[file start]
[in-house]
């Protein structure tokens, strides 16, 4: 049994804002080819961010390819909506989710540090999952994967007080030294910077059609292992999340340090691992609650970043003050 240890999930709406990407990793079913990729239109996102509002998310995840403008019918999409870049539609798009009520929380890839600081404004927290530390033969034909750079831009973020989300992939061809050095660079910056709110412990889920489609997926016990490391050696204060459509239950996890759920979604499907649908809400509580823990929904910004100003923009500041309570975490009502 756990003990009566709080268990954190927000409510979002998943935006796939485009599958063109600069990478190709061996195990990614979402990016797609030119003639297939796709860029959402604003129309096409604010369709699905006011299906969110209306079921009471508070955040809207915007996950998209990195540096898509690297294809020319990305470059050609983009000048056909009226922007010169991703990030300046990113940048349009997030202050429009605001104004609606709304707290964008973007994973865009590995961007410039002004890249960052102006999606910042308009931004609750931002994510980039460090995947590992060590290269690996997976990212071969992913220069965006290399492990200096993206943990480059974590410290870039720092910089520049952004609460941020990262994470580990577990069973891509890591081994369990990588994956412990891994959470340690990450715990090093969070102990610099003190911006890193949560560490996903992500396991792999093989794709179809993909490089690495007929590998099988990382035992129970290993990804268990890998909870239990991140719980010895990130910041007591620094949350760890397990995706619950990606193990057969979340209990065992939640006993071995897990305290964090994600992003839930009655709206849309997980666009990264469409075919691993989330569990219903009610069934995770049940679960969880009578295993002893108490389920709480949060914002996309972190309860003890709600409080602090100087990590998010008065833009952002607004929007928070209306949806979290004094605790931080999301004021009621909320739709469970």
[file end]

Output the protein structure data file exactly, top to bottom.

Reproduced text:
[in-house]
């Protein structure tokens, strides 16, 4: 049994804002080819961010390819909506989710540090999952994967007080030294910077059609292992999340340090691992609650970043003050 240890999930709406990407990793079913990729239109996102509002998310995840403008019918999409870049539609798009009520929380890839600081404004927290530390033969034909750079831009973020989300992939061809050095660079910056709110412990889920489609997926016990490391050696204060459509239950996890759920979604499907649908809400509580823990929904910004100003923009500041309570975490009502 756990003990009566709080268990954190927000409510979002998943935006796939485009599958063109600069990478190709061996195990990614979402990016797609030119003639297939796709860029959402604003129309096409604010369709699905006011299906969110209306079921009471508070955040809207915007996950998209990195540096898509690297294809020319990305470059050609983009000048056909009226922007010169991703990030300046990113940048349009997030202050429009605001104004609606709304707290964008973007994973865009590995961007410039002004890249960052102006999606910042308009931004609750931002994510980039460090995947590992060590290269690996997976990212071969992913220069965006290399492990200096993206943990480059974590410290870039720092910089520049952004609460941020990262994470580990577990069973891509890591081994369990990588994956412990891994959470340690990450715990090093969070102990610099003190911006890193949560560490996903992500396991792999093989794709179809993909490089690495007929590998099988990382035992129970290993990804268990890998909870239990991140719980010895990130910041007591620094949350760890397990995706619950990606193990057969979340209990065992939640006993071995897990305290964090994600992003839930009655709206849309997980666009990264469409075919691993989330569990219903009610069934995770049940679960969880009578295993002893108490389920709480949060914002996309972190309860003890709600409080602090100087990590998010008065833009952002607004929007928070209306949806979290004094605790931080999301004021009621909320739709469970």